The sun god of the Ammonites and sometimes associated with the Sumerian Baal, although Moloch was entirely malevolent. Moloch worship was practiced by the Canaanites, Phoenician and related cultures in North Africa and the Levant. In the 8th-6th century B

- Image ID: G16A81
Science History Images / Alamy Stock Photo
Image ID: G16A81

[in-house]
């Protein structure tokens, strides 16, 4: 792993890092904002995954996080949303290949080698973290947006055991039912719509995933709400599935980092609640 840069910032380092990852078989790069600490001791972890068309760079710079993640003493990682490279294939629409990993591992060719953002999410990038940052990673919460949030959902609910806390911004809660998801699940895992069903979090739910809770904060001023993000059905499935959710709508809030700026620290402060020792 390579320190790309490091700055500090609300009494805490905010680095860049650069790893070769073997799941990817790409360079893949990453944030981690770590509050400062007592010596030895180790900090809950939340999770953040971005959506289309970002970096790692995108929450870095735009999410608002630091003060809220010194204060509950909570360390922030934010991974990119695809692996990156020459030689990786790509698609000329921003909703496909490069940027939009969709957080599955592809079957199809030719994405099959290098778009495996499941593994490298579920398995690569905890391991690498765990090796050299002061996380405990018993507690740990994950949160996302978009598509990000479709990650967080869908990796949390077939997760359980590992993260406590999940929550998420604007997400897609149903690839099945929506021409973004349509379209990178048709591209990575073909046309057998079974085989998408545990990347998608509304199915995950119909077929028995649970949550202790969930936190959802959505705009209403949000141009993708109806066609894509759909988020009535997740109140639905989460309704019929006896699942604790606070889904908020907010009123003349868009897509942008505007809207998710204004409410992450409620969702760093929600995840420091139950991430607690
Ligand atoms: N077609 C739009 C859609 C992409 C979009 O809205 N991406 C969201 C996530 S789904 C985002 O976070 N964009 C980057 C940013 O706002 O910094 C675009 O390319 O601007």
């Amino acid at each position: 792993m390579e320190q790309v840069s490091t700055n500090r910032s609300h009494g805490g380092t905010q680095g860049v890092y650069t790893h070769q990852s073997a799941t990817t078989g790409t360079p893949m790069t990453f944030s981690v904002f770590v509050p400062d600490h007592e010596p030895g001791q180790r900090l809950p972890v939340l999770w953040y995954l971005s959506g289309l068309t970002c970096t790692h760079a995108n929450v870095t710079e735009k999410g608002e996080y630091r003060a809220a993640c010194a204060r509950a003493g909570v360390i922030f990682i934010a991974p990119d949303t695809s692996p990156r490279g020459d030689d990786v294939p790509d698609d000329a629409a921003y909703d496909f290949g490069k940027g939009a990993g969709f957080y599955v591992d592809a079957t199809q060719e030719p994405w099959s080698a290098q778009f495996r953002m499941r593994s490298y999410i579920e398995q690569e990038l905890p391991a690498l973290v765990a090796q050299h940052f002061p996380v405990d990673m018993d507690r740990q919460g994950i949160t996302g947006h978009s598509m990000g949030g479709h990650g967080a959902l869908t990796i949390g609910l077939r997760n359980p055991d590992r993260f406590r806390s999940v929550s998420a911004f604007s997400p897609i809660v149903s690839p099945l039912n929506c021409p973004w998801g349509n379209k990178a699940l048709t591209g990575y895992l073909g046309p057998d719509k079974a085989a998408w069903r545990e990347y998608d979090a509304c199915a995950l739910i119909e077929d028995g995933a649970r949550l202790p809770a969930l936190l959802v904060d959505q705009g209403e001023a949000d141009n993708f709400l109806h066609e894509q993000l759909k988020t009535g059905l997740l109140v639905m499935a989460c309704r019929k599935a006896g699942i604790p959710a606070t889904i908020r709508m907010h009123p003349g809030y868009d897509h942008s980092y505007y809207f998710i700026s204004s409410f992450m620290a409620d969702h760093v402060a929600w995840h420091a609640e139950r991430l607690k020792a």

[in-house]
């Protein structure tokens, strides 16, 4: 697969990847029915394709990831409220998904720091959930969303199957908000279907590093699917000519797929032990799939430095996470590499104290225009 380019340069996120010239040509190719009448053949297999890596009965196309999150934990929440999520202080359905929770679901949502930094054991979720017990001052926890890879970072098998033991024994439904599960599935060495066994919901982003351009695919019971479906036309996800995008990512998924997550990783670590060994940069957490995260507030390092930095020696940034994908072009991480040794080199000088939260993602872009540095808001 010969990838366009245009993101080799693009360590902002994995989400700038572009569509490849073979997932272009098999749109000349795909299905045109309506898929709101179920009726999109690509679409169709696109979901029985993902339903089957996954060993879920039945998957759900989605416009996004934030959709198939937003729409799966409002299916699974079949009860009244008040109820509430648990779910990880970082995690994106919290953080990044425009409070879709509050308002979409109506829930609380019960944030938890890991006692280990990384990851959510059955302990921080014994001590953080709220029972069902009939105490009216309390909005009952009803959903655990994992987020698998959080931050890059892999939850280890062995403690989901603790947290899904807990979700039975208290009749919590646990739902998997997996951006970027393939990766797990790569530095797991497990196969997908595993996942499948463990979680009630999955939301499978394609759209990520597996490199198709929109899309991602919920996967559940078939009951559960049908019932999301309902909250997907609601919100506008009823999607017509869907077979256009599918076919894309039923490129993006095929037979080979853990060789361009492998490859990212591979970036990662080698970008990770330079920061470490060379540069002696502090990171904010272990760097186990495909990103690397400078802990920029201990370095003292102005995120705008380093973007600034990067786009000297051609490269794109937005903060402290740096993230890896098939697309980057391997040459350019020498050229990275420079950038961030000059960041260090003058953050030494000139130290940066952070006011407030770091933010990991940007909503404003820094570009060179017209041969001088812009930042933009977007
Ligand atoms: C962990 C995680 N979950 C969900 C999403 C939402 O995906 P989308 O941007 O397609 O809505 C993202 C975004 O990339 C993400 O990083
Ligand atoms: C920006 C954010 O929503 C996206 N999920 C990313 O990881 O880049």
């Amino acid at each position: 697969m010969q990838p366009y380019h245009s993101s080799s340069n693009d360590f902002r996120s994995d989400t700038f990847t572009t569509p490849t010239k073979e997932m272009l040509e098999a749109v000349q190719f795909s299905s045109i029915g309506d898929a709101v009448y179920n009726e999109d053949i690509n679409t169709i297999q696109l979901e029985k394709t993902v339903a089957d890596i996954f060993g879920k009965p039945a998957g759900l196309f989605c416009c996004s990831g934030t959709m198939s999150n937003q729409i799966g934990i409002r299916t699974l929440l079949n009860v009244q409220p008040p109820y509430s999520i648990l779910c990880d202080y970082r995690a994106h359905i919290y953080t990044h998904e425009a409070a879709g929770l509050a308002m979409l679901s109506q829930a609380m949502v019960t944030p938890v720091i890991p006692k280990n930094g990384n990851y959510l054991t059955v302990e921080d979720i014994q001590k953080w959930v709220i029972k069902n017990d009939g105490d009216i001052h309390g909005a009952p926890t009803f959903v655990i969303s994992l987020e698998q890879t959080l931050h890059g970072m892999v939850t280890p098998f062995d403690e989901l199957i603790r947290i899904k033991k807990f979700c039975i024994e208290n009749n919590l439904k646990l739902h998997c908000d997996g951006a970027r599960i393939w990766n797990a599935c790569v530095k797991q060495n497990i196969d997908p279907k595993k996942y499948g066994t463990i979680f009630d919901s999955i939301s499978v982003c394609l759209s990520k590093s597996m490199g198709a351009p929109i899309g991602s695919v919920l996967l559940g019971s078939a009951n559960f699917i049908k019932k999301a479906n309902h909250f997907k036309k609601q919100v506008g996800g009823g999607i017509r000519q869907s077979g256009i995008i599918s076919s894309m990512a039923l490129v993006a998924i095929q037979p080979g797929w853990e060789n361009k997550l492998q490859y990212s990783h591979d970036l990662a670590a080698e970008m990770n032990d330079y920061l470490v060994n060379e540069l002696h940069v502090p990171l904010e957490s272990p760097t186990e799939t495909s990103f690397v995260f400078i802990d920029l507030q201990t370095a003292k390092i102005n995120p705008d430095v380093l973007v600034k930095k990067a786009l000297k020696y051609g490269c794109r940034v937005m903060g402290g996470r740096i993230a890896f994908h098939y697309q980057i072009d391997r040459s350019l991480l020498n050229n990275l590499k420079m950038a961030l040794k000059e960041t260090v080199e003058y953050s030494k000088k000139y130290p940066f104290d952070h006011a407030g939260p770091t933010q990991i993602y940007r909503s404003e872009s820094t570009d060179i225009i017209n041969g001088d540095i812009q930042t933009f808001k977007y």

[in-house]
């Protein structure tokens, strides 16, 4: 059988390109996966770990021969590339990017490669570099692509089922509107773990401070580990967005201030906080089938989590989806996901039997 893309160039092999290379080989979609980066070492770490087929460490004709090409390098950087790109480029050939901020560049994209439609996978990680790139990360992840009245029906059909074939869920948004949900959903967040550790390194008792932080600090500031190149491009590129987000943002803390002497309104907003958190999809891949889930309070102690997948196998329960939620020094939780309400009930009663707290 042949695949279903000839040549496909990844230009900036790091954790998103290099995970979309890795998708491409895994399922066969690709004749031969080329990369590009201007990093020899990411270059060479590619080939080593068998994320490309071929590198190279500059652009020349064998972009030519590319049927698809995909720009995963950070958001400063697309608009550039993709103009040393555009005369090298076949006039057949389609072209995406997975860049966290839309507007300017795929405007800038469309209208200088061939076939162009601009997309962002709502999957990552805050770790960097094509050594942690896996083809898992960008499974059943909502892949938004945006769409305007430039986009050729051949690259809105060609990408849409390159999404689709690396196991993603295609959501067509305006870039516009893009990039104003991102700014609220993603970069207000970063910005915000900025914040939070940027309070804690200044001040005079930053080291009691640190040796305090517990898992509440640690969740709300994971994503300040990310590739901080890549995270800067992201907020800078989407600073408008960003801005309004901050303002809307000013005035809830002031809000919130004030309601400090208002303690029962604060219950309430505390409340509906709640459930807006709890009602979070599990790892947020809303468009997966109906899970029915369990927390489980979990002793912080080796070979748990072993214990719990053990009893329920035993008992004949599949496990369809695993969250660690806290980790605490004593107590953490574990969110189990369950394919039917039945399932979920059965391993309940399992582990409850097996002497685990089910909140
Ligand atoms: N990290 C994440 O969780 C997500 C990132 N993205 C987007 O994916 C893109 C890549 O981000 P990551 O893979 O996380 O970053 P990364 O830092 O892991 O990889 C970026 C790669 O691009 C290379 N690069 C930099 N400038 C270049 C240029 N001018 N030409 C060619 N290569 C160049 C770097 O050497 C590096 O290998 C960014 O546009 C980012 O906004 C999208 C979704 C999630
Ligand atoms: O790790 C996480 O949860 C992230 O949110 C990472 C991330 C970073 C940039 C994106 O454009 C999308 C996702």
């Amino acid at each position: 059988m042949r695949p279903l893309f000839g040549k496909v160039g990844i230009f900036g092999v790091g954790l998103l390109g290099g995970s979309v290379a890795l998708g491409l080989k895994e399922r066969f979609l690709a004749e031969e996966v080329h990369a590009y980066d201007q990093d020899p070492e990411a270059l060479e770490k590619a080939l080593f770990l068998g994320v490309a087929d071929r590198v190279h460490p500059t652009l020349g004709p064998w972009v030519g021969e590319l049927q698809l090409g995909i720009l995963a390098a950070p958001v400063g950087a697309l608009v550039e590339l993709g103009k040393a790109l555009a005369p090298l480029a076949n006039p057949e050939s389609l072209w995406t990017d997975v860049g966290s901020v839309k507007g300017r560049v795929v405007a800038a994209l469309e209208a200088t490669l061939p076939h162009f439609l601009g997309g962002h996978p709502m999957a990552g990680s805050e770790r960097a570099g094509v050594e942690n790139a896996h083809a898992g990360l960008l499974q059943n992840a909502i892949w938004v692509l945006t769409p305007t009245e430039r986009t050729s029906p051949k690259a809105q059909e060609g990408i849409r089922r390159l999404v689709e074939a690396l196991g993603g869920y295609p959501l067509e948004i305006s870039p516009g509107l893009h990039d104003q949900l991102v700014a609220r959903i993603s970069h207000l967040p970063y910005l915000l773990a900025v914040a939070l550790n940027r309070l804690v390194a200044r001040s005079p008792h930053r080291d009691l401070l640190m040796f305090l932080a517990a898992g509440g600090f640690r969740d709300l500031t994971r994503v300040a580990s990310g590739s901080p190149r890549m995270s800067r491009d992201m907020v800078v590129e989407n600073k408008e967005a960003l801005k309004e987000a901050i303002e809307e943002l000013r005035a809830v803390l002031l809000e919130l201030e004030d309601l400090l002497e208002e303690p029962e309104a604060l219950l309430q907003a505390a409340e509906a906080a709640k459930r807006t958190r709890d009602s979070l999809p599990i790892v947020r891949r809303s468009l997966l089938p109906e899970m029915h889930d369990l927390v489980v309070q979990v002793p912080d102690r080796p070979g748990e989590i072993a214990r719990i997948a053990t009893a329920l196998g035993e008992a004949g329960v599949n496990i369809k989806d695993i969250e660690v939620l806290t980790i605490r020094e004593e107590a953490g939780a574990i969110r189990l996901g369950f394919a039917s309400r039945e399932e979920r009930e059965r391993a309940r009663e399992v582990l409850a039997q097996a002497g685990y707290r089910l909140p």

The sun god of the Ammonites and sometimes associated with the Sumerian Baal, although Moloch was entirely malevolent. Moloch worship was practiced by the Canaanites, Phoenician and related cultures in North Africa and the Levant. In the 8th-6th century BC, firstborn children were sacrificed to him by the Israelites. These sacrifices to the sun god were made to renew the strength of the sun fire. Moloch was represented as a huge bronze statue with the head of a bull. The statue was hollow, and inside there burned a fire which colored the Moloch a glowing red. Children were placed on the hands of the statue. Through an ingenious system the hands were raised to the mouth (as if Moloch were eating) and the children fell into the fire where they were consumed by the flames. The people gathered before the Moloch were dancing on the sounds of flutes and tambourines to drown out the screams of the victims.